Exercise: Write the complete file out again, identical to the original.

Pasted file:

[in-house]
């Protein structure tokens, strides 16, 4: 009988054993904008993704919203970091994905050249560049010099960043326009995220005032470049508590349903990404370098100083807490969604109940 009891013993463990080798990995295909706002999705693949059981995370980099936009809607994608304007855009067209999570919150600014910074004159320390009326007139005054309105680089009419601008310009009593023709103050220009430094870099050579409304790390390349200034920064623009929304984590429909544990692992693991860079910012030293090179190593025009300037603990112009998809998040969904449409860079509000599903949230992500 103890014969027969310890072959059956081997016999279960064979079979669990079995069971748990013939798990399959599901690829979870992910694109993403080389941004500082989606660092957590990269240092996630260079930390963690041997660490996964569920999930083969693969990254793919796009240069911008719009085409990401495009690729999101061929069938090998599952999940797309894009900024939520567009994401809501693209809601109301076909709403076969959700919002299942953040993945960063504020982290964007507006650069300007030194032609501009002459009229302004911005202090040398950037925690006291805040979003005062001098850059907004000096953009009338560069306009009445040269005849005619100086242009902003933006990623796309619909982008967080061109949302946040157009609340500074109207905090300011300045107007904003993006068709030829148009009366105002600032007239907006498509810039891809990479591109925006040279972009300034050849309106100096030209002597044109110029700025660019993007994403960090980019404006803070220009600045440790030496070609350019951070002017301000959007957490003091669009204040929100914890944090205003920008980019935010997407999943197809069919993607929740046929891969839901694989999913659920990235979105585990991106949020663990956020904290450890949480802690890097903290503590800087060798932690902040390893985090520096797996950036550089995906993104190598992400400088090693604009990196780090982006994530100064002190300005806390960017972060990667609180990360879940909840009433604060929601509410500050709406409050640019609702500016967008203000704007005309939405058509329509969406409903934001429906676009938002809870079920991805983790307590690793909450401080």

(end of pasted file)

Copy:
[in-house]
């Protein structure tokens, strides 16, 4: 009988054993904008993704919203970091994905050249560049010099960043326009995220005032470049508590349903990404370098100083807490969604109940 009891013993463990080798990995295909706002999705693949059981995370980099936009809607994608304007855009067209999570919150600014910074004159320390009326007139005054309105680089009419601008310009009593023709103050220009430094870099050579409304790390390349200034920064623009929304984590429909544990692992693991860079910012030293090179190593025009300037603990112009998809998040969904449409860079509000599903949230992500 103890014969027969310890072959059956081997016999279960064979079979669990079995069971748990013939798990399959599901690829979870992910694109993403080389941004500082989606660092957590990269240092996630260079930390963690041997660490996964569920999930083969693969990254793919796009240069911008719009085409990401495009690729999101061929069938090998599952999940797309894009900024939520567009994401809501693209809601109301076909709403076969959700919002299942953040993945960063504020982290964007507006650069300007030194032609501009002459009229302004911005202090040398950037925690006291805040979003005062001098850059907004000096953009009338560069306009009445040269005849005619100086242009902003933006990623796309619909982008967080061109949302946040157009609340500074109207905090300011300045107007904003993006068709030829148009009366105002600032007239907006498509810039891809990479591109925006040279972009300034050849309106100096030209002597044109110029700025660019993007994403960090980019404006803070220009600045440790030496070609350019951070002017301000959007957490003091669009204040929100914890944090205003920008980019935010997407999943197809069919993607929740046929891969839901694989999913659920990235979105585990991106949020663990956020904290450890949480802690890097903290503590800087060798932690902040390893985090520096797996950036550089995906993104190598992400400088090693604009990196780090982006994530100064002190300005806390960017972060990667609180990360879940909840009433604060929601509410500050709406409050640019609702500016967008203000704007005309939405058509329509969406409903934001429906676009938002809870079920991805983790307590690793909450401080």